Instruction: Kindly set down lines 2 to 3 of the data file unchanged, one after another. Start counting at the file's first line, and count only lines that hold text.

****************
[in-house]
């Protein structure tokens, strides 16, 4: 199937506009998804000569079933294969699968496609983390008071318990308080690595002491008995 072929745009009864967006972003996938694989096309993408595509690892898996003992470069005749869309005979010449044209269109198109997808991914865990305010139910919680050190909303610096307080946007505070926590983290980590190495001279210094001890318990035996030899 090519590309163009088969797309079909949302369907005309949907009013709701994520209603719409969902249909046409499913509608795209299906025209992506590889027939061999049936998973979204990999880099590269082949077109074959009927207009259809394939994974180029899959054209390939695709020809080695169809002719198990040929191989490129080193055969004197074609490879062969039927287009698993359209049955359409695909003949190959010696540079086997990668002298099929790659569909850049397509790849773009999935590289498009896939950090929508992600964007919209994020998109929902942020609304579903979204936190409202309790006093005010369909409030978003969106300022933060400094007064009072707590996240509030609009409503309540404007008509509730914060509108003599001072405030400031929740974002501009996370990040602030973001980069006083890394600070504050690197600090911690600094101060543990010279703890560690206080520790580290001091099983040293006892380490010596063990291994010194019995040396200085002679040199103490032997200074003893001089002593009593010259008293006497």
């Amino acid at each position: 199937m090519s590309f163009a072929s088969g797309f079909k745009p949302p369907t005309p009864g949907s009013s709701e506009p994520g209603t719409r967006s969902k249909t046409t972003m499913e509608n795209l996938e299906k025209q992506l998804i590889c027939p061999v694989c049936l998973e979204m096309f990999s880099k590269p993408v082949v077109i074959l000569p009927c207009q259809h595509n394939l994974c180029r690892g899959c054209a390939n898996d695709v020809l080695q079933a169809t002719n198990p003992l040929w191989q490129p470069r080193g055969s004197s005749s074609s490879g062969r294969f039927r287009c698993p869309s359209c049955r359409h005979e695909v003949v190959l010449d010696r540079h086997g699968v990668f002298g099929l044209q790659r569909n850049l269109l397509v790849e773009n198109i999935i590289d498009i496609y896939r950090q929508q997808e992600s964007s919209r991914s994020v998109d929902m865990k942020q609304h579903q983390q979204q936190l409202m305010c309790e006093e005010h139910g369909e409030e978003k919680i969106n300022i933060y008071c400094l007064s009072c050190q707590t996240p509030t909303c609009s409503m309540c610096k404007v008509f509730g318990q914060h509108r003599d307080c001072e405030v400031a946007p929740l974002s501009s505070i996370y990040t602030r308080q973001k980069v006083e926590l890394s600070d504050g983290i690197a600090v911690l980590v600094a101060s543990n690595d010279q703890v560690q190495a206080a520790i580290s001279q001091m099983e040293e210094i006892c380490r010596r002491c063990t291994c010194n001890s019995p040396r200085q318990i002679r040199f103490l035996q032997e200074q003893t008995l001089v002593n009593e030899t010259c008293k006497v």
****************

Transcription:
């Protein structure tokens, strides 16, 4: 199937506009998804000569079933294969699968496609983390008071318990308080690595002491008995 072929745009009864967006972003996938694989096309993408595509690892898996003992470069005749869309005979010449044209269109198109997808991914865990305010139910919680050190909303610096307080946007505070926590983290980590190495001279210094001890318990035996030899 090519590309163009088969797309079909949302369907005309949907009013709701994520209603719409969902249909046409499913509608795209299906025209992506590889027939061999049936998973979204990999880099590269082949077109074959009927207009259809394939994974180029899959054209390939695709020809080695169809002719198990040929191989490129080193055969004197074609490879062969039927287009698993359209049955359409695909003949190959010696540079086997990668002298099929790659569909850049397509790849773009999935590289498009896939950090929508992600964007919209994020998109929902942020609304579903979204936190409202309790006093005010369909409030978003969106300022933060400094007064009072707590996240509030609009409503309540404007008509509730914060509108003599001072405030400031929740974002501009996370990040602030973001980069006083890394600070504050690197600090911690600094101060543990010279703890560690206080520790580290001091099983040293006892380490010596063990291994010194019995040396200085002679040199103490032997200074003893001089002593009593010259008293006497």
């Amino acid at each position: 199937m090519s590309f163009a072929s088969g797309f079909k745009p949302p369907t005309p009864g949907s009013s709701e506009p994520g209603t719409r967006s969902k249909t046409t972003m499913e509608n795209l996938e299906k025209q992506l998804i590889c027939p061999v694989c049936l998973e979204m096309f990999s880099k590269p993408v082949v077109i074959l000569p009927c207009q259809h595509n394939l994974c180029r690892g899959c054209a390939n898996d695709v020809l080695q079933a169809t002719n198990p003992l040929w191989q490129p470069r080193g055969s004197s005749s074609s490879g062969r294969f039927r287009c698993p869309s359209c049955r359409h005979e695909v003949v190959l010449d010696r540079h086997g699968v990668f002298g099929l044209q790659r569909n850049l269109l397509v790849e773009n198109i999935i590289d498009i496609y896939r950090q929508q997808e992600s964007s919209r991914s994020v998109d929902m865990k942020q609304h579903q983390q979204q936190l409202m305010c309790e006093e005010h139910g369909e409030e978003k919680i969106n300022i933060y008071c400094l007064s009072c050190q707590t996240p509030t909303c609009s409503m309540c610096k404007v008509f509730g318990q914060h509108r003599d307080c001072e405030v400031a946007p929740l974002s501009s505070i996370y990040t602030r308080q973001k980069v006083e926590l890394s600070d504050g983290i690197a600090v911690l980590v600094a101060s543990n690595d010279q703890v560690q190495a206080a520790i580290s001279q001091m099983e040293e210094i006892c380490r010596r002491c063990t291994c010194n001890s019995p040396r200085q318990i002679r040199f103490l035996q032997e200074q003893t008995l001089v002593n009593e030899t010259c008293k006497v």